In opting for a new moniker—a “giver” rather than a “philanthropist”—Scott is not only choosing the better path as a giver, one that better supports the organizations she wants to support. She also stumbles across Jeremy Beer’s important insight in his 2015 book, Philanthropic Revolution.

“Philanthropy,” as we use it today, is something of a neologism. A product of the industrial age, it was meant specifically to contrast with what used to be known as charity. “The new philanthropists,” Beer writes, “contrasted their approach to that of the old purveyors of charity. They were rational investors and social engineers. The charity providers . . . were muddle-headed weaklings who just made things worse for everyone.”

It’s no criticism to say that Scott’s insight isn’t novel. It’s an important insight, and because of her frustrations and good instincts, she is unwittingly discovering an older—and better—way to give.

Scott may not be in a position to “give out of her poverty,” like the poor widow, but she is in a position to give charitably, out of love, like the poor widow. Her giving, her charity—at least as she tells it—is without the hubris of modern rationalism that, in seeking to transform so much, often causes unnecessary and collateral damage.


I doubt I agree with all or even most of Scott’s philanthropic decisions, but I hope she continues to think out loud about charity and giving. And I hope that others take note.

In stripping herself of the hubris of the philanthropists, Scott strips away so much of the barriers to effective grantmaking. We have written much recently about the “pro-grantee revolution.” At least in her rhetoric, Scott well understands this revolution, both the benefits and how to do it.

Once she finds an organization she wants to support—with a paid staff who help her find the groups she’s interested in—she “offer[s] them all the money up front and then step[s] out of their way, encouraging them to spend it however they choose.” What a novel idea, trusting those doing the work to know where to spend the money!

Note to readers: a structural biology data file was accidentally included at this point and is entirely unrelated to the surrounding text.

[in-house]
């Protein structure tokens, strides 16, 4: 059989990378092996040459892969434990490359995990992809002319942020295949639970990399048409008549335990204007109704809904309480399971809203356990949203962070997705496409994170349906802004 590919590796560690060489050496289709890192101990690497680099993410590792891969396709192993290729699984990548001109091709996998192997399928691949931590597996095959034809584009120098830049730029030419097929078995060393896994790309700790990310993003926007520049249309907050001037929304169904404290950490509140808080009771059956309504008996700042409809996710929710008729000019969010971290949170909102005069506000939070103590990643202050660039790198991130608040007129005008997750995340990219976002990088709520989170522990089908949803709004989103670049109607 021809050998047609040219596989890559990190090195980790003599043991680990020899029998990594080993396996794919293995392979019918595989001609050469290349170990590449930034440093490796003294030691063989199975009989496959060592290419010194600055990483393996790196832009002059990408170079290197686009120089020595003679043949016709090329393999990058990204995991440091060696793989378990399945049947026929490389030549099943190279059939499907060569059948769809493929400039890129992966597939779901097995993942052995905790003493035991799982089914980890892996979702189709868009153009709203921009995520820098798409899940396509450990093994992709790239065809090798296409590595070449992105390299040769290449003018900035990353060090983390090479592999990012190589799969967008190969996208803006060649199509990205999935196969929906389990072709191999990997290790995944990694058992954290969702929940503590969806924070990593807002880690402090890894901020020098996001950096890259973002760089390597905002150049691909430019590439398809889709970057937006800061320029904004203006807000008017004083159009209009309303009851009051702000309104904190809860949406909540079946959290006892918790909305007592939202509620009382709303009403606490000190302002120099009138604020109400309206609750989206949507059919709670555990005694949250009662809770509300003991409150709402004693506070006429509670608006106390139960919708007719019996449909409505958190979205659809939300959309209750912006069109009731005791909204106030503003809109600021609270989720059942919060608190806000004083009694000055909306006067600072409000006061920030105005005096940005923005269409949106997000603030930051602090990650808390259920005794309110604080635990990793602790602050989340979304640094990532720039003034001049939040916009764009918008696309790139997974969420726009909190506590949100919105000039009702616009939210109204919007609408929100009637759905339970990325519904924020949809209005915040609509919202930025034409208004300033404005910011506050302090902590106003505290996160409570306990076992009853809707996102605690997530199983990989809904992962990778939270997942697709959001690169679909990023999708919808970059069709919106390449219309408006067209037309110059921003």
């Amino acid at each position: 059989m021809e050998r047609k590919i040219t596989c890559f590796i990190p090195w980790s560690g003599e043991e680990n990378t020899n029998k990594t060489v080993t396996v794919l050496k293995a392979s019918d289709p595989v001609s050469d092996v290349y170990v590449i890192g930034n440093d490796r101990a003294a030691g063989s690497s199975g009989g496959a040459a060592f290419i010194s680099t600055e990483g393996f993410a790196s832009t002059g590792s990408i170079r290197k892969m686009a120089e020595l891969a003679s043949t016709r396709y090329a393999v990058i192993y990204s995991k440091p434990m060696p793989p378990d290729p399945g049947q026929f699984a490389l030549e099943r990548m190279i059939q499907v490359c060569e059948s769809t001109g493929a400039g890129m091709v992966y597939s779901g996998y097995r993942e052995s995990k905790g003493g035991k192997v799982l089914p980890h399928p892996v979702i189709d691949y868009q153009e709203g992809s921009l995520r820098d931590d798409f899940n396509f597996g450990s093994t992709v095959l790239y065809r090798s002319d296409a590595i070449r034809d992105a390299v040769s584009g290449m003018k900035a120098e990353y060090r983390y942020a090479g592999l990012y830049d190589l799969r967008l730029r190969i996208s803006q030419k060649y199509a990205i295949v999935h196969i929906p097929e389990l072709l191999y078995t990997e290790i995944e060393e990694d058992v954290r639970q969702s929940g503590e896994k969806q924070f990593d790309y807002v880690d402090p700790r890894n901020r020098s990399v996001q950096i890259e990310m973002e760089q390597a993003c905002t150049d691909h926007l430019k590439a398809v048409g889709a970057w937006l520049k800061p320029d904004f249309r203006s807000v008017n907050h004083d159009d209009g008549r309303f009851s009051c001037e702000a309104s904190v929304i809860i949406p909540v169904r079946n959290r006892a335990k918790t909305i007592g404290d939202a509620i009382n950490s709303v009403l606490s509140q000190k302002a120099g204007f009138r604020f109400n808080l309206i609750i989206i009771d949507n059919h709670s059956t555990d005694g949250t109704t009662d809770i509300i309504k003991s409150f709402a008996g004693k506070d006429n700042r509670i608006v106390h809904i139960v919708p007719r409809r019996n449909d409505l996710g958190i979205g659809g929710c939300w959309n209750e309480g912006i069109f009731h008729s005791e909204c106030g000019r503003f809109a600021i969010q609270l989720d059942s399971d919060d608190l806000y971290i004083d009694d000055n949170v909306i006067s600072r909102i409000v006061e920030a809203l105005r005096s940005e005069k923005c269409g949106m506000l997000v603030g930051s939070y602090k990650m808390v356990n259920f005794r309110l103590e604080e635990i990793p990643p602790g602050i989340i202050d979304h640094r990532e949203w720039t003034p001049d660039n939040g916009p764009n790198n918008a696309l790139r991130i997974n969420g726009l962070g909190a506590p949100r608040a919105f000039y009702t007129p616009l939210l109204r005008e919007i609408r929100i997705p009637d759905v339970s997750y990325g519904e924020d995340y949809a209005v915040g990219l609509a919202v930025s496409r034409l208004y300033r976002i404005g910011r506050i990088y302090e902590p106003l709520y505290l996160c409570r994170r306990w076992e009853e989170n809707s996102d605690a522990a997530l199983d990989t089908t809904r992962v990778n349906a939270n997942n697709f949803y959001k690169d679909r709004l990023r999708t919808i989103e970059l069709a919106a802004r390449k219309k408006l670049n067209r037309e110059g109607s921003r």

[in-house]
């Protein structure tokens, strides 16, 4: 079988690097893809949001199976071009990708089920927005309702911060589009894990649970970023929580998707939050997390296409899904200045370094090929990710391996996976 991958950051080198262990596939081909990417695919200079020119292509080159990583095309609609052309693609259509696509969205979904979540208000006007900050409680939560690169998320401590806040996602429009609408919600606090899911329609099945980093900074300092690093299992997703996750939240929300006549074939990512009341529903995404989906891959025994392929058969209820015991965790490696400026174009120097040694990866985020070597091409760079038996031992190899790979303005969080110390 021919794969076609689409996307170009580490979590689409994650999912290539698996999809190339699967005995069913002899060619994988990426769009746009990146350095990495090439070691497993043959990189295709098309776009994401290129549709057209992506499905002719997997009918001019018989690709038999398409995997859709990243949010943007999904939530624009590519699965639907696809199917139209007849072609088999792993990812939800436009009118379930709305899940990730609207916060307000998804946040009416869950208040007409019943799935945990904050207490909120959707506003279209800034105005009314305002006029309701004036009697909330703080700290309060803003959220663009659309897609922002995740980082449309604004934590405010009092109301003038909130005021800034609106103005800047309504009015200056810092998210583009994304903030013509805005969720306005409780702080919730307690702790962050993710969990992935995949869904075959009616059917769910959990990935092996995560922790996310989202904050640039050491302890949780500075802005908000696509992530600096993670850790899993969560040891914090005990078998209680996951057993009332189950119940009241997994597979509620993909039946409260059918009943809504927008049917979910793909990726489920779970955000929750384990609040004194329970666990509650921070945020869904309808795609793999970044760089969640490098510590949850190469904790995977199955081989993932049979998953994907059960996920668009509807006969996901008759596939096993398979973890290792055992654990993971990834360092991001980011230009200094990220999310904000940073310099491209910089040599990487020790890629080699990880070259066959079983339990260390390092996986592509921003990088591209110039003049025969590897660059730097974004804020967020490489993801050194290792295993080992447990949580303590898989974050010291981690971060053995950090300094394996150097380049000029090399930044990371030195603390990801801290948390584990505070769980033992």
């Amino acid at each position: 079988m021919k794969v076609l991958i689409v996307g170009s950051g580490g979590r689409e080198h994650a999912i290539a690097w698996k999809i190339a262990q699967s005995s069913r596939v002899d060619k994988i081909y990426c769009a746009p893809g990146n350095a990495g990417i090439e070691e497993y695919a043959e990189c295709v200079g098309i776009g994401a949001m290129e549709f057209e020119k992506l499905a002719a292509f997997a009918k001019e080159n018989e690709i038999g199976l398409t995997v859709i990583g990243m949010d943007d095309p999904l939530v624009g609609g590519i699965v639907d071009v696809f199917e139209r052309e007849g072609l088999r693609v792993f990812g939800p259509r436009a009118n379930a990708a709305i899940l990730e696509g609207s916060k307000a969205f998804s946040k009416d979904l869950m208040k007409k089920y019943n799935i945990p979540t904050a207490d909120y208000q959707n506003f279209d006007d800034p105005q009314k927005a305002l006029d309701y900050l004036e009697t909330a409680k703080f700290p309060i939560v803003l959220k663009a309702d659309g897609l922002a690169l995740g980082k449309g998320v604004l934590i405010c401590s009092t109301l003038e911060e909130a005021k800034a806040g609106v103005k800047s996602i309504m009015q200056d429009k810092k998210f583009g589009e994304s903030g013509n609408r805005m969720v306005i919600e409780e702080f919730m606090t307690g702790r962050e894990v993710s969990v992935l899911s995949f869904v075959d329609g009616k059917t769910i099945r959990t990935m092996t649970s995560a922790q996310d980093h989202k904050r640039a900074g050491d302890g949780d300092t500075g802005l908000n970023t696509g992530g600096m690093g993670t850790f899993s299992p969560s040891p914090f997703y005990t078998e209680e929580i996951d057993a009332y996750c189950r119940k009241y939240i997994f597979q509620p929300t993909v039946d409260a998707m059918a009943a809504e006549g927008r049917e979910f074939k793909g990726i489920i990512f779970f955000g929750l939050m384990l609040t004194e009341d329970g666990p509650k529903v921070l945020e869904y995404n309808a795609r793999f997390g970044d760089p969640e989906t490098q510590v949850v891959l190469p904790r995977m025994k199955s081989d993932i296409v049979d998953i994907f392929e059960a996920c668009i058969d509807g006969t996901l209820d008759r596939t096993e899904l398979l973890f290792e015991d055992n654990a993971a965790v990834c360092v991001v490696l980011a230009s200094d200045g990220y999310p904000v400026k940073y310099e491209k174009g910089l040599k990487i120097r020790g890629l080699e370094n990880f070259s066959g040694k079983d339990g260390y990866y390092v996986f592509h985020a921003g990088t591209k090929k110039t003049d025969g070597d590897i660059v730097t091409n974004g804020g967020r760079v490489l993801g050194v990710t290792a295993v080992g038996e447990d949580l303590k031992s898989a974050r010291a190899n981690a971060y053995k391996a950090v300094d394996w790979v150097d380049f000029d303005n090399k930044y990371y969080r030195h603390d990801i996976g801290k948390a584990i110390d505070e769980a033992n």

Even when she shares her notes for her philanthropy’s forthcoming website, she shows a commitment to trusting her grantees with information sharing, and even delayed information sharing. It will be interesting to see the new website and to continue watching how her giving pans out.

At this stage, Scott looks like an exemplary donor, both in her philosophy of giving (trusting the recipient and putting them first) and in her desire to give out of love more than social change (even if some of her giving looks more like social change than love). I earlier criticized her for attracting attention while saying she didn’t want it; but if she continues asking these questions, I hope she continues attracting attention—and setting an example for other mega-donors, as well as the rest of us.

1 thought on “A billionaire discovers the widow’s mite”

  1. Dr. Robert Hartsook says:

    Scott inadvertently confirms informal philanthropic opportunity in her belief of a trillion dollars. For 12 years I have studied philanthropy (I agree it is giving) to another business interest that relies on “discretionary dollars”; Recreation industry was a $350 billion business in 2008 when fundraisng was recorded at the same $350 billion. While philanthropy has grown to $471 billion, the business of recreation primarily an activity of choice not of necessity, has risen to $1.4 trillion. Why primarily because the industry began to cater to women and families. What historically had been a male business became a family business. Philanthropy continues to be treated as a male business even tho run by women. The power of a woman’s influence is illustrated by recognition that ultimately 87% of all wealth goes through the hands of a woman.